Go fishing in your backyard
The fish are expected to mature between six to eight months. Currently they are three months. Although Ntende has two fi ...
What do you do when the price of your favourite healthy meal soars, and you have to fork out more and more money? You grow it, eat it and sell the surplus to your neighbours!
34-year-old John Ntende, an engineer by profession and manager corporate planning with Electricity Regulatory Authority, did just that. The father of one was inspired to start a fish farm right in his paved back yard.
"My inspiration was the cost of the fish. I have fish on a weekly basis but the fish prices would keep increasing. And the hygiene in those fish markets is terrible. So I went online and researched on how to grow fish on a small scale without using a pond or cages," the soft spoken engineer says.
The words, fish farming, may conjure up images of gigantic fish cages or ponds, but that is not so in this type of fish farming, technically referred to as aquaponics. It can sit on an area as small as 10 by 10 ft, about the size of an average bedroom!
The engineer describes aquaponics as the combination of aquaculture (raising fish) and hydroponics (the soil-less growing of plants) that grows fish and plants together in one integrated system.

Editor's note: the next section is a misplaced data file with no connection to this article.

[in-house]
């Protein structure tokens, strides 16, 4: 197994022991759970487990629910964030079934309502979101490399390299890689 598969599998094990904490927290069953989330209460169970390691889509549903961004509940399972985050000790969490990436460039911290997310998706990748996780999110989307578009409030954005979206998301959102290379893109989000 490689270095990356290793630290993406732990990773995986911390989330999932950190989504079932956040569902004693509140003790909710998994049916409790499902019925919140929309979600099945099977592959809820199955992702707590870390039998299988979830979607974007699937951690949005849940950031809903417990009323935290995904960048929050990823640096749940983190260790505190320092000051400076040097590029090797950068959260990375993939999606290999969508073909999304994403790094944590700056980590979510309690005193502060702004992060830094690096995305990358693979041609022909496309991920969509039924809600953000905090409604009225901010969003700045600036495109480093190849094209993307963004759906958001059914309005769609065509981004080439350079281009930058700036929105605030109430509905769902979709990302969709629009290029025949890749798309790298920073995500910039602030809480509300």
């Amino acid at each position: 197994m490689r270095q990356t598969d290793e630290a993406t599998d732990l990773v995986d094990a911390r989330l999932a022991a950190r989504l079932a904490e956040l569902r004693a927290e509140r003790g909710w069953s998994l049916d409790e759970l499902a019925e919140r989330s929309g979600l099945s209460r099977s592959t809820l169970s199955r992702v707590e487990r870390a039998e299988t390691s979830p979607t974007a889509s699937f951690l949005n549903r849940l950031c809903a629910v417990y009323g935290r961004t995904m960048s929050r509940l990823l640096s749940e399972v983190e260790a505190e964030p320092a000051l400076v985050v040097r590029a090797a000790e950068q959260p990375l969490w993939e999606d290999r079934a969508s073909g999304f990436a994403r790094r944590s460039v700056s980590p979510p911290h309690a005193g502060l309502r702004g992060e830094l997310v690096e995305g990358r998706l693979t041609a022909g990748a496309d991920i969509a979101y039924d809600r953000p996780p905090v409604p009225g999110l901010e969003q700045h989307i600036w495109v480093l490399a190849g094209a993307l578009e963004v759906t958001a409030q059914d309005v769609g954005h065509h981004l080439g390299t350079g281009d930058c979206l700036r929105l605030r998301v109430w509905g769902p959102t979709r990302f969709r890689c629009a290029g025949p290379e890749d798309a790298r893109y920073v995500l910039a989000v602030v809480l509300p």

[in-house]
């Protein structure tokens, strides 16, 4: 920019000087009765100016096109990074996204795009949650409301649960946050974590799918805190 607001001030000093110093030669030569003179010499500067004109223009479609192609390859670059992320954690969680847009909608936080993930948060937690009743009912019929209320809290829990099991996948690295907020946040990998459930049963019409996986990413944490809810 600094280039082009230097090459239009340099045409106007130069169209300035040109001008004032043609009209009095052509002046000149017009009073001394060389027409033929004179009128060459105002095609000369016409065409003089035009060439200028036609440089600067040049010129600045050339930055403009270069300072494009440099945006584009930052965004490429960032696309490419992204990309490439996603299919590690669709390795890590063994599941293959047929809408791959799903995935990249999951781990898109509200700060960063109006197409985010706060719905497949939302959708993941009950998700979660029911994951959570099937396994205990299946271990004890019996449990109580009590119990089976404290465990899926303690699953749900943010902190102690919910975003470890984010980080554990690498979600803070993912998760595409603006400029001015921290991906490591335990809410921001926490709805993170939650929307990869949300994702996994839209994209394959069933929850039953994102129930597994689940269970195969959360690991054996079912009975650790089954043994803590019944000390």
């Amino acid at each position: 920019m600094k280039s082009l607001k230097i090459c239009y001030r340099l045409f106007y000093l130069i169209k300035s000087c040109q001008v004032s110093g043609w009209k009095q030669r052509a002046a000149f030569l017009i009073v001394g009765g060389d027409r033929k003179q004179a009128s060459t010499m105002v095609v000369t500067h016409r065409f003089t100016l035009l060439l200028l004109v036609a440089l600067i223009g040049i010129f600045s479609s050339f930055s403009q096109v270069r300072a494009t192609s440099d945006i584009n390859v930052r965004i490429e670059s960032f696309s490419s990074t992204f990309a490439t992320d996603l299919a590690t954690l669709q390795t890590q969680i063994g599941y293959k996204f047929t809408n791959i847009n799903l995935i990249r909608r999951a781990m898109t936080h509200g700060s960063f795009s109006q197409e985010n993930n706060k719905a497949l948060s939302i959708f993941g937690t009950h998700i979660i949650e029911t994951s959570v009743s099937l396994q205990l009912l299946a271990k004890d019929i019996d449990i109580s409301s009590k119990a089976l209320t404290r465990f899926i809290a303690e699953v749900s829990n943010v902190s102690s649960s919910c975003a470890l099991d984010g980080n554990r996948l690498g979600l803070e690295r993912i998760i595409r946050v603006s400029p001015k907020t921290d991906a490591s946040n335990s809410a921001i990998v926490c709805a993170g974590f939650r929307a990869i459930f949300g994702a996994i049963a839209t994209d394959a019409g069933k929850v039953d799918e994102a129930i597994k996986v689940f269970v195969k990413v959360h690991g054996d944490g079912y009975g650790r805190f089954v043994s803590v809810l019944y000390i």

After lots of research online, Ntende knew exactly what he wanted to set up. However, apart from the water pump, Ntende did not import the materials he used to set up the system. The innovator in him went to work. He improvised the different parts and after a few weeks, his aquaponics system was ready for use.
How aquaponics works
He raises the fish in two 1,000 liter water tanks. Each tank is stocked with 70 fish, though 100 is the maximum. Between the tanks are three grow-beds. A grow bed is any container filled with a growing media. Ntende uses the bases of three 1000 liter water tanks as grow beds. They are filled with a layer of rocks, instead of soil, where he sprinkled vegetable seeds. Growing there are vegetables, such as cucumber, tomatoes, beetroot and spinach among others.
"The fish and the plants are in a symbiotic relationship. After I have fed the fish in the water tank, the water gets dirty because the fish release waste in form of ammonia. Through a pipe, that dirty water is directed to the grow beds. The rocks have nitrifying bacteria, which breaks down the ammonia into nitrates which are good for the plants' growth," he explains.
With the ammonia gone, the water is clean and is then directed through a pipe to a water tank below the grow beds. Inside that water tank is a small water-proof water pump, which pumps the water back to the fish tanks, and the cycle continues.
He also improvised covers on the fish tanks. They are made from a bit of wood and Iron sheets.
"These keep the birds from eating the fish and also block the sunlight from getting into the tanks as it would cause algae to grow. That takes away the oxygen from the fish," he explains.